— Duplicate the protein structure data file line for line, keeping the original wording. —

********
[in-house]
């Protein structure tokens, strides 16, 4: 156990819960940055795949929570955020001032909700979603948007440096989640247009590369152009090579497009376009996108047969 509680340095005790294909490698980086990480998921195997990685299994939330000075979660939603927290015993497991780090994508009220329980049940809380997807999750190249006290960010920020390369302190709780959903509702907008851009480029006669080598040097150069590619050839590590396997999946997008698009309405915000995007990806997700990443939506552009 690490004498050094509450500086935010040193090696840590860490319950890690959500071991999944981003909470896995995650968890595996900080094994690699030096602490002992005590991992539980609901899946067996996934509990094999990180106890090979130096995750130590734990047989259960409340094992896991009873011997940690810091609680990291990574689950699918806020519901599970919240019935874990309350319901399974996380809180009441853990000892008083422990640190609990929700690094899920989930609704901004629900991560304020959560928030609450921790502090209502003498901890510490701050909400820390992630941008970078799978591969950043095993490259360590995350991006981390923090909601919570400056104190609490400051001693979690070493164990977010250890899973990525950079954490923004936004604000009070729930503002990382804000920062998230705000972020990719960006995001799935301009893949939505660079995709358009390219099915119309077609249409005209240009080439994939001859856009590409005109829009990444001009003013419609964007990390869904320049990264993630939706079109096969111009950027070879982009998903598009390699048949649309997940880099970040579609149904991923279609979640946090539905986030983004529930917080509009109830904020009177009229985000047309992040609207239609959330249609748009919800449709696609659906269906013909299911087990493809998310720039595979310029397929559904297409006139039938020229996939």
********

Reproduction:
[in-house]
């Protein structure tokens, strides 16, 4: 156990819960940055795949929570955020001032909700979603948007440096989640247009590369152009090579497009376009996108047969 509680340095005790294909490698980086990480998921195997990685299994939330000075979660939603927290015993497991780090994508009220329980049940809380997807999750190249006290960010920020390369302190709780959903509702907008851009480029006669080598040097150069590619050839590590396997999946997008698009309405915000995007990806997700990443939506552009 690490004498050094509450500086935010040193090696840590860490319950890690959500071991999944981003909470896995995650968890595996900080094994690699030096602490002992005590991992539980609901899946067996996934509990094999990180106890090979130096995750130590734990047989259960409340094992896991009873011997940690810091609680990291990574689950699918806020519901599970919240019935874990309350319901399974996380809180009441853990000892008083422990640190609990929700690094899920989930609704901004629900991560304020959560928030609450921790502090209502003498901890510490701050909400820390992630941008970078799978591969950043095993490259360590995350991006981390923090909601919570400056104190609490400051001693979690070493164990977010250890899973990525950079954490923004936004604000009070729930503002990382804000920062998230705000972020990719960006995001799935301009893949939505660079995709358009390219099915119309077609249409005209240009080439994939001859856009590409005109829009990444001009003013419609964007990390869904320049990264993630939706079109096969111009950027070879982009998903598009390699048949649309997940880099970040579609149904991923279609979640946090539905986030983004529930917080509009109830904020009177009229985000047309992040609207239609959330249609748009919800449709696609659906269906013909299911087990493809998310720039595979310029397929559904297409006139039938020229996939």